We are so grateful for the many amazing places we get to travel to, and wonderful people we meet all along the way. Thanks to everyone who supports our livelihoods as musicians, and supports live music in general! We love what we do, and want to keep doing it!
It has been awhile since the last recap of our Foghorn travels. The summer was a busy one, and one tour bled into the next. In the whirlwind of travel, gigs, seeing old friends, making new ones, and being in a new place, state, sometimes country, every day, the quiet time for reflecting seems nonexistent. Sometimes it is enough in the day simply to try and get enough good sleep, try to move the body a little after sitting long hours in the van, eat something reasonably healthy, and be present and energetic for the evening’s performance! I’m lucky to perform with three folks that manage to do this night after night. So, forgive me if this post is outdated, but I hope you might yet enjoy a few stories from our travels…
We had a remarkable summer! Caleb and I had a special opportunity to perform on A Prairie Home Companion with Caleb’s Country Band in Seattle in June, and got to hang with Garrison and all the gang. What a thrill! The two of us also had an inspiring week teaching at Voiceworks in Port Townsend, WA. Meanwhile, Sammy and Nadine had a great tour with Jesse Lege and Joel Savoy from Central California up the West Coast to Portland, OR.
Foghorn met up for a tour in Europe in July. We started in Denmark at the Roskilde Festival. We lodged nearby with some old pals in Christiania in Copenhagen.
This festival is enormous with 100,000 attendees, and many stages all spread across a beautiful festival ground that still manages to feel sort of chummy. The staff at the festival treated us very well, despite the fact that they must host hundreds of bands over the week long fest. We felt a little bit like rockstars when, after a morning of wondering who on earth was going to come see our noon set on the opening day of the festival, we stepped out on stage to a sold out audience of 1100 people standing & cheering us on. With a bit of cajoling from Caleb, the audience began chanting “BANJO! BANJO! BANJO!…! “ as Sammy reached for the banjo on one tune. They also solemnly held lighters high and swaying while Nadine and I sang a ballad. Those people were certainly among our best audiences of all time! They were so much fun to perform for.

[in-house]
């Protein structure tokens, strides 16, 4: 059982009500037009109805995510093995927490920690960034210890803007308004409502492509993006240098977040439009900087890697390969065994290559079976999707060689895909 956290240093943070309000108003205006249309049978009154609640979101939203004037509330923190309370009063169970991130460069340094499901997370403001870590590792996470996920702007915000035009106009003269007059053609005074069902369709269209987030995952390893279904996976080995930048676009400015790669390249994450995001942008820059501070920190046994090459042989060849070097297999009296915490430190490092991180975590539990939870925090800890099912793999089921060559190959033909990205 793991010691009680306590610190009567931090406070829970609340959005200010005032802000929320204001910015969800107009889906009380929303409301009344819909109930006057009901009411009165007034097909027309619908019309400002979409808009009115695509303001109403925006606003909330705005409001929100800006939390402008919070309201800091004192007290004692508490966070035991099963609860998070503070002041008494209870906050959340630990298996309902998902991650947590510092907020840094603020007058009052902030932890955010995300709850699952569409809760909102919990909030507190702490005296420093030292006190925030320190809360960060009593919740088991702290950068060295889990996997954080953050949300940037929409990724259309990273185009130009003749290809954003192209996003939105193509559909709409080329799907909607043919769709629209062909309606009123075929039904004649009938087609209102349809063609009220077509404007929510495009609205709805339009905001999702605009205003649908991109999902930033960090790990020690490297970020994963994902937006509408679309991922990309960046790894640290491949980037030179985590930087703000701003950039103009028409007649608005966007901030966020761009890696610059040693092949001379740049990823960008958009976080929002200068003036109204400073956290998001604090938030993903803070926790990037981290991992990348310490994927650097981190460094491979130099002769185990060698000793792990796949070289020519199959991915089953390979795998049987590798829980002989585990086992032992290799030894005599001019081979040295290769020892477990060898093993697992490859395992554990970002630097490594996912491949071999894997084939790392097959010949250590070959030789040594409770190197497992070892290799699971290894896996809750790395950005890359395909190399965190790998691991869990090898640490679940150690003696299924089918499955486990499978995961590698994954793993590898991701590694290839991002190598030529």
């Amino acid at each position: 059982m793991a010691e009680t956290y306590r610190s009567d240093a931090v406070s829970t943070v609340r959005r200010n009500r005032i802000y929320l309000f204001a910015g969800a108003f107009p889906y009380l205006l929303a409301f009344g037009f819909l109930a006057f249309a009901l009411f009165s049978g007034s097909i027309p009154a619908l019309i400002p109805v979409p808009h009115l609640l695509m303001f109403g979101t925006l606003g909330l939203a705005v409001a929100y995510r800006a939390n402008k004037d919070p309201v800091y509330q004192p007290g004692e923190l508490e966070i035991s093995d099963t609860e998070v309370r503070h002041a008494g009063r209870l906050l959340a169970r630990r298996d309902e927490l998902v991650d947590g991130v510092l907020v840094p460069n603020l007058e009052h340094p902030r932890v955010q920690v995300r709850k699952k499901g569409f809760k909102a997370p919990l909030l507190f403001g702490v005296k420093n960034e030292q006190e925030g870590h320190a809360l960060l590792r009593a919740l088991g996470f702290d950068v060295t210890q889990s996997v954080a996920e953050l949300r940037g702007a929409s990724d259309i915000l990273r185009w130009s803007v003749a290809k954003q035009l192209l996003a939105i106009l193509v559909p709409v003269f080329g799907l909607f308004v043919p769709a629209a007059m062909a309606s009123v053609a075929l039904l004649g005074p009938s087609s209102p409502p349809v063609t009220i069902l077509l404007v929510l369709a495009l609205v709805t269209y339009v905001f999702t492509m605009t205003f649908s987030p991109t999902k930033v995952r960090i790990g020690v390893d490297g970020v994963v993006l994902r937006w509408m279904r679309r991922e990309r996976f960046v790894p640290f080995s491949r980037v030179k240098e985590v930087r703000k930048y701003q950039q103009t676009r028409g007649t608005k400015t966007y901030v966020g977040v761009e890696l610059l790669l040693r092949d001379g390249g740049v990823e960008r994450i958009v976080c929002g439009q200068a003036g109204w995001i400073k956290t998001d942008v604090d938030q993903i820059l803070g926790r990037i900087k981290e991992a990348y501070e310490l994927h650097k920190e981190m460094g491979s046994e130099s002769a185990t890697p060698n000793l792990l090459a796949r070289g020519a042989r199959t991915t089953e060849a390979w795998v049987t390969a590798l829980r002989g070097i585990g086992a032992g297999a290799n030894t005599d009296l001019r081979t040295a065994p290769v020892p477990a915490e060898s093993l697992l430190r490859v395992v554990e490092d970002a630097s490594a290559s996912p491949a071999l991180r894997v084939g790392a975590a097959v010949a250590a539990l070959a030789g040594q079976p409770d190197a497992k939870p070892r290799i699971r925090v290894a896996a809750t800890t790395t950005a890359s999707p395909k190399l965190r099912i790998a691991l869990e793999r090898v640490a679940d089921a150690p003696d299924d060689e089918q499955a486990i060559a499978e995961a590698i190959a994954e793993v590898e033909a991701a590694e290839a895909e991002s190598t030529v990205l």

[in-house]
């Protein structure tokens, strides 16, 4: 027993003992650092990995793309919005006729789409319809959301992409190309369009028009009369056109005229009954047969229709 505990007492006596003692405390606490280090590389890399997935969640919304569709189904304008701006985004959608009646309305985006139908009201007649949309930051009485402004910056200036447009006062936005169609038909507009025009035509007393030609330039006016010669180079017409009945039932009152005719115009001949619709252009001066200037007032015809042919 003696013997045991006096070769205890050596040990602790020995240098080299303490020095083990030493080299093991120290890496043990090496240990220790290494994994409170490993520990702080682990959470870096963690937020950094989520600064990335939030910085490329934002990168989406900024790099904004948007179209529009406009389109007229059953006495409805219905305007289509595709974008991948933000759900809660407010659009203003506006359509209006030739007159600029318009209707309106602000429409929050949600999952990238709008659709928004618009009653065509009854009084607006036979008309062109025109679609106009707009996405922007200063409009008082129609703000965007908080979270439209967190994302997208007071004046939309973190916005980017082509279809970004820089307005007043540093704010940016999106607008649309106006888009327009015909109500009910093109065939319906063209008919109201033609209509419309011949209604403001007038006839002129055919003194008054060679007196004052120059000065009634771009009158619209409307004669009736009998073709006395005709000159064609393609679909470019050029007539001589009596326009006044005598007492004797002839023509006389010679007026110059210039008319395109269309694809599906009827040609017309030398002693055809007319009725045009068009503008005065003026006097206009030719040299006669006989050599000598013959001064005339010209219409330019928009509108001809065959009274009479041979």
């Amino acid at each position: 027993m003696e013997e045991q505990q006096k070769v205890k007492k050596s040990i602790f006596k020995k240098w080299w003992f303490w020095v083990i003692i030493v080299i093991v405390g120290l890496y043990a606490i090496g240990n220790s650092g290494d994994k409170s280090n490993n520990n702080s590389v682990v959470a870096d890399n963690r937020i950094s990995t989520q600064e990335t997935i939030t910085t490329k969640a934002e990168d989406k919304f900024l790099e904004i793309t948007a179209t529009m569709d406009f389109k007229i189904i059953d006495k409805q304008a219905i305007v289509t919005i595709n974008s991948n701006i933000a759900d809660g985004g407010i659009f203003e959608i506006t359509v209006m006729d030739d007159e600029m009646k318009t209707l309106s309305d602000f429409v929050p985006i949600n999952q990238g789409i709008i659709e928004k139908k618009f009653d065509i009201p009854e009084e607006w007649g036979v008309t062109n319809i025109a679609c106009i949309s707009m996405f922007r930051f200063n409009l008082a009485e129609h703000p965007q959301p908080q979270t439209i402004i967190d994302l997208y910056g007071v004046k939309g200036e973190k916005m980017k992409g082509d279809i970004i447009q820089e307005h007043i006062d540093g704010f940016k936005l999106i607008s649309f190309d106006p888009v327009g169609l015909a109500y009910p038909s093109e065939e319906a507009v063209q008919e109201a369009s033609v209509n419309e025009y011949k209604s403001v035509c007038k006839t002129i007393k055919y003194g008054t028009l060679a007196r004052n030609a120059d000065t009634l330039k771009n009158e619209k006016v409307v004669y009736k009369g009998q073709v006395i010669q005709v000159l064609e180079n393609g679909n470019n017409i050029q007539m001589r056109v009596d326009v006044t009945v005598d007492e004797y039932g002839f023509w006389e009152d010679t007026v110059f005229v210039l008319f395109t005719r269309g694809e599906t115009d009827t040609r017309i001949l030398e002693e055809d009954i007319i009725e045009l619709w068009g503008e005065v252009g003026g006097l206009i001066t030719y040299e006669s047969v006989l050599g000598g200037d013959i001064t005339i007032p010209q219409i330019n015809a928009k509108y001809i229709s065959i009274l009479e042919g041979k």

After Roskilde, we went south through Germany to the Netherlands and Belgium. We played at a little theater bar called Dorphuis De Werf at the edge of the countryside in Hoorn in the Netherlands. Then we continued the next day to Belgium, navigating around the Tour de France, to play at the Gooikoorts Festival. And believe me, everything they say about Belgian beer being amazing is true. This little festival, nestled in a little village amidst rolling fields, had the best setup including a 24/7outdoor bar, from friday till monday, in the middle of the festival grounds. But we hardly had to patronize it since the backstage bar was keeping our glasses full! They proudly served us many varieties of locally brewed beer, including my favorite, a sour cherry lambic. And each came in a specific glass, shaped to best experience the flavor of the beer. The audience here was wonderful, packed into the main stage tent, they made it clear they were loving our traditional American music. Sometimes I feel we are couriers of this old music, bringing it around the world to share with other places on behalf of our tradition. Of course we aren’t the only couriers, and we are lucky to have this traditional music in America. While I know there are many here who appreciate it, it is truly amazing to see how much the folks abroad love it. I guess we probably take it for granted a bit here in the States, but I wish we didn’t. Thanks to all that don’t!